Corinium’s research also reveals that many financial firms are playing catch-up on responsible AI initiatives. Twenty-seven per cent of organisations surveyed in North America are yet to start developing responsible AI capabilities and only eight per cent describe their responsible AI strategy as ‘mature’.

The case for further investment in and development of responsible AI initiatives in financial services is clear. Data and AI leaders expect responsible AI to drive better customer experiences, new revenue-generating opportunities and reduced risk. For this to take place, they will need to:

  • Create model development standards that can be scaled and integrated with business processes,
  • Develop the means to monitor and maintain ethical AI model standards over time
  • Invest in interpretable machine learning architectures that can enhance explainability.
Should AI be explainable or predictive?

A key component of AI ethics is the ability to explain a decision made by an AI or a machine learning algorithm. After all, how can you know if a decision is fair if you don’t know the parameters upon which it was made? This raises a conflict about what’s most important in an AI algorithm. Either its predictive power or the extent to which you can explain why it came to that conclusion.

In business, explainability is key to determining bias and therefore to using AI ethically and responsibly.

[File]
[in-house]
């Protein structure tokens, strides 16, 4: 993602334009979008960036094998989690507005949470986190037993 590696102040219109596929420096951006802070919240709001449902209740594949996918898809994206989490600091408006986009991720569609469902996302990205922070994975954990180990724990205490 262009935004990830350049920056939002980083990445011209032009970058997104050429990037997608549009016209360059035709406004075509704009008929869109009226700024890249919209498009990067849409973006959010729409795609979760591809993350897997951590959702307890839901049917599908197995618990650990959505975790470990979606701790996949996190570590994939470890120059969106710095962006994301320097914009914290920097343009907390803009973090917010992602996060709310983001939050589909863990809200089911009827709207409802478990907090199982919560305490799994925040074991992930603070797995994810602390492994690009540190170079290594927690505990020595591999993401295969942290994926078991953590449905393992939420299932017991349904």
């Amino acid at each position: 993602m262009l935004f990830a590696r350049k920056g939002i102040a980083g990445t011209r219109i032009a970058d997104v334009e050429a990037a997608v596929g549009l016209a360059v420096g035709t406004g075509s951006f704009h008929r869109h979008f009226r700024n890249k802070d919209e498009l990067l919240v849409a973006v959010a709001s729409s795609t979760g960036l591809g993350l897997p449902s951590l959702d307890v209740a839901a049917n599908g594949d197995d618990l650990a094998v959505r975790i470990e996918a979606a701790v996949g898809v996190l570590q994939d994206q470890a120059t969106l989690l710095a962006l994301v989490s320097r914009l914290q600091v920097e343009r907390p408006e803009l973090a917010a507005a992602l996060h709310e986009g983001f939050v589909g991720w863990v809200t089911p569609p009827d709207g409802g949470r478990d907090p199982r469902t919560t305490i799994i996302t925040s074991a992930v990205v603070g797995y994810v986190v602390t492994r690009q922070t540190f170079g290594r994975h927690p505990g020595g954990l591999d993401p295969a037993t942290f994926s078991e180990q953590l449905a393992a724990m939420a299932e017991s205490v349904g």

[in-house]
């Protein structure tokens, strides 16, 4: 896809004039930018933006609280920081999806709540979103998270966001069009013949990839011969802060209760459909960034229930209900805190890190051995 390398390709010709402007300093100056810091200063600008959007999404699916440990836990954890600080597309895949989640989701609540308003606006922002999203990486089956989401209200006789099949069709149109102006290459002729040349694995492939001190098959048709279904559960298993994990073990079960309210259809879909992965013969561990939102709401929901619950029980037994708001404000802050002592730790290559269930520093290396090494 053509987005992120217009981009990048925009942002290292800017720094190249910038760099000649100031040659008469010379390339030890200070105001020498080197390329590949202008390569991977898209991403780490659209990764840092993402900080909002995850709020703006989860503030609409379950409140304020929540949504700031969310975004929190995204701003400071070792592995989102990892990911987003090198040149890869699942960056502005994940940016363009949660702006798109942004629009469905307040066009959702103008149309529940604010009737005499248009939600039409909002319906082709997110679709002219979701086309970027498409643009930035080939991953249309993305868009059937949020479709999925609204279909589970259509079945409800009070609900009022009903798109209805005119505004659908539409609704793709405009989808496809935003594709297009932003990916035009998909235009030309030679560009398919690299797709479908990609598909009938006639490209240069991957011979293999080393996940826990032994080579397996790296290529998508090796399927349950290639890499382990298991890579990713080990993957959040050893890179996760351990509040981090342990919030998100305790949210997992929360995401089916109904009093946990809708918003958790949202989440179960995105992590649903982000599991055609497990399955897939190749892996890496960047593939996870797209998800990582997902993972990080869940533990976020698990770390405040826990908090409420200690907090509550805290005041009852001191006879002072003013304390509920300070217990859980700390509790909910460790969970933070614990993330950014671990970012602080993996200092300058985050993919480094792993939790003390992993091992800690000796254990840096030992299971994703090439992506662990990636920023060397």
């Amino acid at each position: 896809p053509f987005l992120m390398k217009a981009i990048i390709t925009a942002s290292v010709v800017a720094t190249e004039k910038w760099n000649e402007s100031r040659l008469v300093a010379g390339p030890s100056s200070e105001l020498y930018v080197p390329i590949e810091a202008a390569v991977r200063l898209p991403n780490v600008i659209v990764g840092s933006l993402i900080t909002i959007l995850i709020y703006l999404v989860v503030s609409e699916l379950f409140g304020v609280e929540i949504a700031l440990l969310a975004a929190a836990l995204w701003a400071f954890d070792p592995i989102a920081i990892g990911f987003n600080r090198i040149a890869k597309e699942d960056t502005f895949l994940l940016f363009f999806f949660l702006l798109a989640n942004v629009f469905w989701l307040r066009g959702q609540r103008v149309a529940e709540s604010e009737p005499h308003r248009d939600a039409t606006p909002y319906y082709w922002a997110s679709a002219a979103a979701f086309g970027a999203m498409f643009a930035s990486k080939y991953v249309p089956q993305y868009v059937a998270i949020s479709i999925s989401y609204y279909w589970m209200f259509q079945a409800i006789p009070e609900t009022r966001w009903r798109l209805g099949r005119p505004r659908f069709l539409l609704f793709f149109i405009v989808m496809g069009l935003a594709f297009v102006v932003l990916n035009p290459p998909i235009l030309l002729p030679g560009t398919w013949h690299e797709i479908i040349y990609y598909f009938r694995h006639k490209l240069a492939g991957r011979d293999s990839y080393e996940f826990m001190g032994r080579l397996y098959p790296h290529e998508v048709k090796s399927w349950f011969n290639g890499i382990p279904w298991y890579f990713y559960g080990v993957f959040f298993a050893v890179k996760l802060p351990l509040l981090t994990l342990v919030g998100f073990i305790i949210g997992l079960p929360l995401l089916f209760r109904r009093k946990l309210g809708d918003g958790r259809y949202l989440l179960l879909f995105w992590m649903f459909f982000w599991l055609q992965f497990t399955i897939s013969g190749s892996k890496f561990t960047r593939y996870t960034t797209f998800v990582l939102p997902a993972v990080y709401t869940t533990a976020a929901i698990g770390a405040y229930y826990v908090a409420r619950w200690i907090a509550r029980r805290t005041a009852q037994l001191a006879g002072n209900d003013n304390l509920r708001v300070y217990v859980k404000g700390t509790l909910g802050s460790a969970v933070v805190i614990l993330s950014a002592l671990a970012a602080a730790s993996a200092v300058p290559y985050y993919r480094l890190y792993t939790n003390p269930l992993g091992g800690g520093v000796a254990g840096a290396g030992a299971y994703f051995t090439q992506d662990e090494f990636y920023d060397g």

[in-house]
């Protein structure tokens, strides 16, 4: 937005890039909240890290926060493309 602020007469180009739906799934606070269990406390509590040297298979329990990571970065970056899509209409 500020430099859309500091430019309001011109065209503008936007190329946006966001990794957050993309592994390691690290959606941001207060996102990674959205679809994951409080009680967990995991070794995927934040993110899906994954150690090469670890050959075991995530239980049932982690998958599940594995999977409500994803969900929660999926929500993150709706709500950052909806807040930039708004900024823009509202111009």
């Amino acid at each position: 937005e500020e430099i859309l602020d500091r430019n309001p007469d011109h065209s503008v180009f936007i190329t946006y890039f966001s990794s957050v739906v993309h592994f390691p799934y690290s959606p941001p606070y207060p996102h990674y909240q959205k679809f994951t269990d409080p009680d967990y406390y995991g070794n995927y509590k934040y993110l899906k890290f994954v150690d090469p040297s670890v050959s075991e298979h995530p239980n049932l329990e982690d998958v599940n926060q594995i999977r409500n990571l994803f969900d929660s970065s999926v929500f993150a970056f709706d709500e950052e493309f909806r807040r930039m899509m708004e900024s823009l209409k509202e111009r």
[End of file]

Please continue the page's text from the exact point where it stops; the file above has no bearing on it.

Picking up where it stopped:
Responsible AI requires the explainability of ‘black box’ AI algorithms. The more that can truly be seen through the process, the more trust can be assured. However, the Corinium study indicates that many organisations still struggle to determine the exact reason for machine learning outcomes.

While local explanations are still a common means of explaining AI decisions, these are largely not effective. The Corinium research findings show that organisations are dropping poorly explained legacy methods in favour of exploring different architectures. Newer interpretable machine learning architectures are increasingly providing a more effective means to improve the explainability of AI decisions.

Combating AI model drift

In total, more than a third of companies surveyed by Corinium said that the governance processes they have in place to monitor and re-tune models to prevent model drift are either ‘very ineffective’ or ‘somewhat ineffective’. A lack of monitoring to measure the impact of models once deployed was a significant barrier to the adoption of responsible AI for 57 per cent of respondents.

If organisations have machine learning models making inferences, recognising patterns and then making predictions, it is inevitable that the data coursing through the model will change the model itself. This means not only that the validity of predictions may change over time, but also that the data itself may drive bias into the decisions. This must also be monitored; it’s part of the cost of doing business. If an organisation is going to have models, it must govern and monitor them to manage their use.

There’s no doubt that effective use of responsible AI will help optimise customers’ experiences and outcomes. Notably, at every single step of their banking journeys. The list of real-time, real-world applications of AI grows longer every day. For example, fraud detection and personalisation are just a couple of the many major areas AI technology has improved.

While it seems that firms are being creative and efficient, extracting all they can out of the tool, responsible AI practices must be established to both develop algorithms and monitor the algorithms in place.